CHARLOTTE, N.C. (WBTV) - Many people have questions as the U.S. is recommending a “pause” in using the single-dose Johnson & Johnson COVID-19 vaccine to investigate reports of potentially dangerous blood clots.
The Centers for Disease Control and Prevention (CDC) and the Food and Drug Administration (FDA) said Tuesday they were investigating unusual clots that occurred 6 to 13 days after vaccination. All six cases were in women between the ages of 18 and 48; there was one death and all remained under investigation.
It is important to keep in mind that more than 6.8 million doses of the J&J vaccine have been given in the U.S. - the vast majority with no or mild side effects.
Federally run mass vaccination sites will pause the use of the J&J shot, and states and other providers are expected to follow.
North and South Carolina health officials announced the states will also stop administering the single-shot J&J vaccine.
The other two authorized vaccines, from Moderna and Pfizer, make up the vast share of COVID-19 shots administered in the U.S. and are not affected by the pause.
A CDC committee will meet Wednesday to discuss the cases and the FDA has also launched an investigation into the cause of the clots and low platelet counts.
So what should you do if you have already received the Johnson & Johnson COVID-19 vaccine?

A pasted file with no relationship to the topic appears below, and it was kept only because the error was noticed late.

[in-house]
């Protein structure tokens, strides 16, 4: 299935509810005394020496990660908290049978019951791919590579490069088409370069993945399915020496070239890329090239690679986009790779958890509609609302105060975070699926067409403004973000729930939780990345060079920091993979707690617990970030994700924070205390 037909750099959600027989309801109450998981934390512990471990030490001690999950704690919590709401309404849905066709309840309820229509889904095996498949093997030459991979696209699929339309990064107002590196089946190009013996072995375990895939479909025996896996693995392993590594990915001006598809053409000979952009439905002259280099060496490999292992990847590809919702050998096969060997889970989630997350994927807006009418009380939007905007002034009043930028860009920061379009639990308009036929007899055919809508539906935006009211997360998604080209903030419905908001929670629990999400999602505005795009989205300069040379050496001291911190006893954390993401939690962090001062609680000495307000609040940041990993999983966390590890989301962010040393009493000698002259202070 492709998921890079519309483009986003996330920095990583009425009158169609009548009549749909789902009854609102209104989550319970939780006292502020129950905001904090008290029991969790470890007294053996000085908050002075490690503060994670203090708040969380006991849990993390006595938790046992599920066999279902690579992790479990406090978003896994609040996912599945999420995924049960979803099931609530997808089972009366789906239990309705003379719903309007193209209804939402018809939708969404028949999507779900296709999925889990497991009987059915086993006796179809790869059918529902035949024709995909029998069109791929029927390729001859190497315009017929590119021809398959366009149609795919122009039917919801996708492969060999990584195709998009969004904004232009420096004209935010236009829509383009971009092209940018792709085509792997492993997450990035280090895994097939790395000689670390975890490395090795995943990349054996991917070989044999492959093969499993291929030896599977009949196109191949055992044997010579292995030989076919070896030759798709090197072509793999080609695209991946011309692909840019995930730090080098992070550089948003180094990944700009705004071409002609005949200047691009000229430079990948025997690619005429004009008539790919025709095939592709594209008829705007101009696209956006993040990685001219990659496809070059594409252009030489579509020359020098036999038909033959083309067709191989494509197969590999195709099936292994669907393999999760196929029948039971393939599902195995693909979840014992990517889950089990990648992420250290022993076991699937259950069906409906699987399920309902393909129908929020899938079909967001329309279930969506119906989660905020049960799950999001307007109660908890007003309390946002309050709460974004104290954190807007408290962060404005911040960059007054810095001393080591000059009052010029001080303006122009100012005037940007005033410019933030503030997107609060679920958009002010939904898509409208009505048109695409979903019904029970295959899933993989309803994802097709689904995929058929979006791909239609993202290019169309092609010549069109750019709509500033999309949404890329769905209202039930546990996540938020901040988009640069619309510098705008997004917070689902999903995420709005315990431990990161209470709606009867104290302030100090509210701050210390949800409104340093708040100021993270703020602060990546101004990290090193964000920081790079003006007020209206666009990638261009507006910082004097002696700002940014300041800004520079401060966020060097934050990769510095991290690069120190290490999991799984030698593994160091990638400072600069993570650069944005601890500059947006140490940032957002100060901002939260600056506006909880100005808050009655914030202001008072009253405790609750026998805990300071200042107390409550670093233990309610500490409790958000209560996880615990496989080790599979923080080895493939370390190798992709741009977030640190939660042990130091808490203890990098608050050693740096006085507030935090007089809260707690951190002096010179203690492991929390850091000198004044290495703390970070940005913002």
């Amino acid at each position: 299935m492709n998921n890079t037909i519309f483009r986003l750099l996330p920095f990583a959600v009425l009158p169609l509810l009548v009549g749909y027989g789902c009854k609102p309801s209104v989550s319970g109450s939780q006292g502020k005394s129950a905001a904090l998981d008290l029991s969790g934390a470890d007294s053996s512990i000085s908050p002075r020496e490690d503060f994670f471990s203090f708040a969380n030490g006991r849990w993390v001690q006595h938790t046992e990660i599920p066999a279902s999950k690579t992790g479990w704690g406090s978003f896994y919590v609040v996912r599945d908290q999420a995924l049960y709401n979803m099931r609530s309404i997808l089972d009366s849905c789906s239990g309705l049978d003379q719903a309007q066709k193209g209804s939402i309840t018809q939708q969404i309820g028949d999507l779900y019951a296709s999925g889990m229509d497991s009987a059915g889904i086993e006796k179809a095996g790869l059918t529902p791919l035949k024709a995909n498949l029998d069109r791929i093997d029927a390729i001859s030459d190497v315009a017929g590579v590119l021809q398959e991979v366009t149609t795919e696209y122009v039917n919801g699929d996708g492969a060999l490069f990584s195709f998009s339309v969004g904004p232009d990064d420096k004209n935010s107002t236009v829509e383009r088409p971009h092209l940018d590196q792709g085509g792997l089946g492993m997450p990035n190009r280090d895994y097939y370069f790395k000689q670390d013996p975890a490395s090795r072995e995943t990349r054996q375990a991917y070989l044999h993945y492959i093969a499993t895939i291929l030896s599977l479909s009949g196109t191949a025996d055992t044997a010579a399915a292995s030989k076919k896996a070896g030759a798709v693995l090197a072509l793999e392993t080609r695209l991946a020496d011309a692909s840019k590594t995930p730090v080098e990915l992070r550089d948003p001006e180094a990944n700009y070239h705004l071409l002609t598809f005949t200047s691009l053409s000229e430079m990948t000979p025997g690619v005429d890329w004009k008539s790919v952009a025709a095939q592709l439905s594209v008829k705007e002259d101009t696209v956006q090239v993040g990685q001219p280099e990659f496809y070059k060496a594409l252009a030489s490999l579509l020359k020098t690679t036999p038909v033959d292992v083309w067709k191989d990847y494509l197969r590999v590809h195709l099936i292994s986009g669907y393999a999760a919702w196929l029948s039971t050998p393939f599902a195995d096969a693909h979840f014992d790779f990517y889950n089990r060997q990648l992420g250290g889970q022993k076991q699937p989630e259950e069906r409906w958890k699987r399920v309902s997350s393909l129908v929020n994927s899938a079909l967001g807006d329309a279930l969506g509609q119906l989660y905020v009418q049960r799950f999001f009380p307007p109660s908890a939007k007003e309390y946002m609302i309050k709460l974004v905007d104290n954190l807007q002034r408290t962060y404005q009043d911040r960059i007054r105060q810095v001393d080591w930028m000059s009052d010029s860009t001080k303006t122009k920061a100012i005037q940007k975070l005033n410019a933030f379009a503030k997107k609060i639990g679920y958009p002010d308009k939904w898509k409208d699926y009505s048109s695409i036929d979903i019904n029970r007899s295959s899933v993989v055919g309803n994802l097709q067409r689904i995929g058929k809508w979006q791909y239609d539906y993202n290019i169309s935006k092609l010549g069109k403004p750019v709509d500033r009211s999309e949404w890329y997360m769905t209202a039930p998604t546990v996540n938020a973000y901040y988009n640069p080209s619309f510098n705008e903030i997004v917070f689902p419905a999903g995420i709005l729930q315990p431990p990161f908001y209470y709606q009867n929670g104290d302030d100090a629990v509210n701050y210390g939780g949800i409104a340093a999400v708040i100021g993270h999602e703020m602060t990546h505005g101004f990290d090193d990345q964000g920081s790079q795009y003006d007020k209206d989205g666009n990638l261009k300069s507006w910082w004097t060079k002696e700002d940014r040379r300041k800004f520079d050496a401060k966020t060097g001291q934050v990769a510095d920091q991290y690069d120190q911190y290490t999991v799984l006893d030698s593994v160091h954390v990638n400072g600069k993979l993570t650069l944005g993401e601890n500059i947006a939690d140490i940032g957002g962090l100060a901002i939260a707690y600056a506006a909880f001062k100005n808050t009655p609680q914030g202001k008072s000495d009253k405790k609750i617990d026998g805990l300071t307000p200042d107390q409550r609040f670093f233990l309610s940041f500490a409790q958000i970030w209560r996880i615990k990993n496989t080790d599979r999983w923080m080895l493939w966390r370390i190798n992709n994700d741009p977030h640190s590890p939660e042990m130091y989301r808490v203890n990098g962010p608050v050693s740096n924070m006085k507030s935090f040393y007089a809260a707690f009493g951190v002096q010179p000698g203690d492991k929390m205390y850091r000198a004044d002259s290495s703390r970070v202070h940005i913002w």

The CDC and FDA are recommending that people who were given the J&J vaccine who are experiencing severe headache, abdominal pain, leg pain, or shortness of breath within three weeks after receiving the shot contact their health care provider.
If you have received the Johnson & Johnson vaccine and have not had any side effects associated with blood clots, officials say the risk of having a reaction is unlikely.
Common temporary reactions after receiving the COVID-19 vaccine include sore arm, headache, tiredness, and fever. Some people experience lightheadedness and nausea.
The CDC recommends the following measures to prevent adverse effects:
- Staying hydrated and having a snack before the appointment
- Taking slow, deep breaths and focusing on something relaxing before getting the vaccine
- Sitting or lying down after being vaccinated
As authorities investigate whether the clots really are related to the J&J vaccine, Dr. Geoffrey Barnes, a clot expert at the University of Michigan, stressed that it’s important Americans get vaccinated as soon as possible using the other two available vaccines, from Pfizer and Moderna.
The CDC has created a smartphone-based tool called V-safe that checks in on people after their COVID-19 vaccination. After enrolling, users receive regular text messages directing them to surveys where to report any problems or adverse reactions. V-safe allows people to quickly tell CDC if they have any side effects after getting a COVID-19 vaccine. Depending on the answers to the web surveys, someone from CDC may call to check on the person and get more information.